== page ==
are used, where xmin and xmax denote known limits for the range of x.

2. Propositional formulas with atomic formulas P1,P2,,Pk can be written as constraints with 0-1-variables y1,y2,,yk:


3. Magnitudes |x| of variables x are modeled by writing

and adding the λ-factor λx|x|=λx(x(+)+x()) to the objective function, which asserts that either x(+) or x() is forced to be zero. In doing so, inefficient case-by-case analysis is avoided [1].

4. The signs sx of variables x can be defined as 0-1-variables [1]:


Eq. (39) can be written as


with x() and x(+) according to eq. (37).

5. The motor modes Q (Q=0: regenerative mode, Q=1: motoric mode) of electric drives are related to the signs of motor speeds and motor torques [25]:

with Boolean variables Su=1 and Sm=1 for positive signs of u and m, respectively. The Boolean eqs. (42) can be converted by means of (34)–(36) into the following set of MIQP constraints:


with integer variables su, sm and q.

Appendix B Conveying applications

The three conveying applications considered in section 2.2 are detailed in this appendix. The operating principles of the three conveying applications are shown in Fig. 7.

Figure 7 Operating principles of the conveying applications: a) belt conveyor b) roll conveyor c) vertical conveyor.

Figure 7

Operating principles of the conveying applications: a) belt conveyor b) roll conveyor c) vertical conveyor.

The belt conveyor employs a drive roll with radius Rroll to transport the ware on a belt. In the roll conveyor, N transport rolls connected to the drive roll are used for transportation. The drive roll of the vertical conveyor moves the ware in vertical direction. In all three applications, the drive roll is powered by a drive. Velocity v of the conveyor and motor speed U of the drive are related by radius Rroll of the drive roll:


where igear denotes the gear factor. The drive has to realize torque

(45)Mm=mwRrollafor the horizontal conveyors a) and b)mwRroll(a+g)+mbeltRrollafor the vertical conveyor c)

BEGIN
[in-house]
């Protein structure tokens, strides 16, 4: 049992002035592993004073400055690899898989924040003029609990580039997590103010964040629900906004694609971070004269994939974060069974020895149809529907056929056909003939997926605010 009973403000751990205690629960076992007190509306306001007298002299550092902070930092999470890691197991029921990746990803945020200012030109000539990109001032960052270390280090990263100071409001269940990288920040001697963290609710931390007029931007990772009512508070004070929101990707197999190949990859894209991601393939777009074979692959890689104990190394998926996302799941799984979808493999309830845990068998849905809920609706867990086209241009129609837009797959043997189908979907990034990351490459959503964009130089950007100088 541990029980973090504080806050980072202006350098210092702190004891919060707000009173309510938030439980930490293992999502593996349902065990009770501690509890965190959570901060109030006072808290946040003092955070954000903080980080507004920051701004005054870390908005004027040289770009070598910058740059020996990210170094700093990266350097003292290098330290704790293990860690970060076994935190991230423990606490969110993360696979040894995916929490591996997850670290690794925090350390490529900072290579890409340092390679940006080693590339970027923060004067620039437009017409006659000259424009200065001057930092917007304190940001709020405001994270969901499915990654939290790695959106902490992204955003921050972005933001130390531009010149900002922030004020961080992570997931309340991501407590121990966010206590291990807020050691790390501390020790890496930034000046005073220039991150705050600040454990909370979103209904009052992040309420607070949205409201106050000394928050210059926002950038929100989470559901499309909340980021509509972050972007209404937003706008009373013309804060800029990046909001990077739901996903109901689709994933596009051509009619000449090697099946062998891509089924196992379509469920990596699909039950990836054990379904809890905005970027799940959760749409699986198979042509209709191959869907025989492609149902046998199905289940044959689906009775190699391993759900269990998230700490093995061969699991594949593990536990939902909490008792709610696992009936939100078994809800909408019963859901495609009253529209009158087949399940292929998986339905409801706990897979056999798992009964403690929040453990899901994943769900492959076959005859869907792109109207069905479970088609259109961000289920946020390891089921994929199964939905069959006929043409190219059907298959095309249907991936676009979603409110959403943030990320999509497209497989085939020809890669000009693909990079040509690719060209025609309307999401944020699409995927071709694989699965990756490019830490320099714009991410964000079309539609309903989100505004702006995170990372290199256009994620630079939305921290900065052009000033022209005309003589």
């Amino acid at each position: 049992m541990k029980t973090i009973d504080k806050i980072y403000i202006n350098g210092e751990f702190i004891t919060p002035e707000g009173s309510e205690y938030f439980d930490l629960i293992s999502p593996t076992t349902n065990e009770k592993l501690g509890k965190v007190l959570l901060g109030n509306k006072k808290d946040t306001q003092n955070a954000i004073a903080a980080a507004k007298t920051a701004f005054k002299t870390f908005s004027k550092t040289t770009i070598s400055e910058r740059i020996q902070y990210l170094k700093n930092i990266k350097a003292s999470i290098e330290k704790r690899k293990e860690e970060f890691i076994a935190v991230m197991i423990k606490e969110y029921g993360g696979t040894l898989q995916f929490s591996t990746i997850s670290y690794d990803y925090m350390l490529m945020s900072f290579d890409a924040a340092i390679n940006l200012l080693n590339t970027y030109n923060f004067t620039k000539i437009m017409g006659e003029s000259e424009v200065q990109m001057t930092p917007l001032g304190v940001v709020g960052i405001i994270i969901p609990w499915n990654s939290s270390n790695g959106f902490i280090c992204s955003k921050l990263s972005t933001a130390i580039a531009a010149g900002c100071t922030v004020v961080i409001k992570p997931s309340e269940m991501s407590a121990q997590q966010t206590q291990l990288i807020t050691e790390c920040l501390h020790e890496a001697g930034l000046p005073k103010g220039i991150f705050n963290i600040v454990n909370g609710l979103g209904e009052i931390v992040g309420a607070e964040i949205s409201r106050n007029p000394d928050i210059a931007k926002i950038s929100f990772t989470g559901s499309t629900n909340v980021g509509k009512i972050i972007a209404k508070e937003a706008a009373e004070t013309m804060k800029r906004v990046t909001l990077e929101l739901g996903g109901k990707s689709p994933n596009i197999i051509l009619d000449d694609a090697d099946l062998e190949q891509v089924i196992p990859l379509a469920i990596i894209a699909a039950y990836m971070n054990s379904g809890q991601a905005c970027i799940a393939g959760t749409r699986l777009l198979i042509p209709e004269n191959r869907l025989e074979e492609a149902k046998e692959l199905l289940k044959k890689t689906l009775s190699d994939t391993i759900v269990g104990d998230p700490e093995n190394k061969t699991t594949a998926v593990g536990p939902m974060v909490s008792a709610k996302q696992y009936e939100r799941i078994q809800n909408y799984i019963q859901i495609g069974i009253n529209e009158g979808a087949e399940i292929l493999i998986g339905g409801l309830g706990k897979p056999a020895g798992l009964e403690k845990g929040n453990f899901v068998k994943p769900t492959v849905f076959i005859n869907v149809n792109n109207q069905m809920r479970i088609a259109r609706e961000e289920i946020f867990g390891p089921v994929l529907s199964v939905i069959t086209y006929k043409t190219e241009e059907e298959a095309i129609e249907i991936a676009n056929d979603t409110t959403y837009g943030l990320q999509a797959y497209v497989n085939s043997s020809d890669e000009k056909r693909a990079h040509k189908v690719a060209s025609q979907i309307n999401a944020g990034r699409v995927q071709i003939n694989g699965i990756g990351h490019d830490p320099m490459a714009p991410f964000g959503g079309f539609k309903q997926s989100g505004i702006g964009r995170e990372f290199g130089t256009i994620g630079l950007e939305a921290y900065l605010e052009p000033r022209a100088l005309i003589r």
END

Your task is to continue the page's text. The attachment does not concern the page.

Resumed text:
to cause acceleration a of a ware with mass mw. The increased torque for vertical conveyors is due to gravity g=9.81ms2 and acceleration of the belt with mass mbelt, which is only significant for the vertical conveyor. The influence of gravity on the belt is neutralized due to the symmetry of parts, which are moved downwards and upwards, respectively. To accelerate the rolls in the respective conveying application, additional torque


is required, where J denotes the overall inertia of the rolls in the respective application:

(47)J=Jrollfor the belt conveyor a) andthe horizontal conveyor c)NJroll+Jdrivefor the roll conveyor b)

with inertia Jroll of the drive roll for the belt conveyor and the vertical conveyor, and inertias Jroll and Jdrive of the transport rolls and the drive system of the roll conveyor, respectively.

Additionally, torque Mfriction is required to compensate for friction, which depends on the application:

(48)Mfriction=μfc+mwRrollμfgg+MωRrollvfor the belt conveyor a) andthe vertical conveyor c)mwg(2μmountRroll+μf)for the roll conveyor b)

with friction factors μfc, μfg, Mω, μmount and μf [13]. In total, torque


is required. Transformation of (44) and (49) leads to the roll conveyor coefficients in Table 2.


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Received: 2017-9-7
Accepted: 2018-2-6
Published Online: 2018-4-6
Published in Print: 2018-4-25

© 2018 Walter de Gruyter GmbH, Berlin/Boston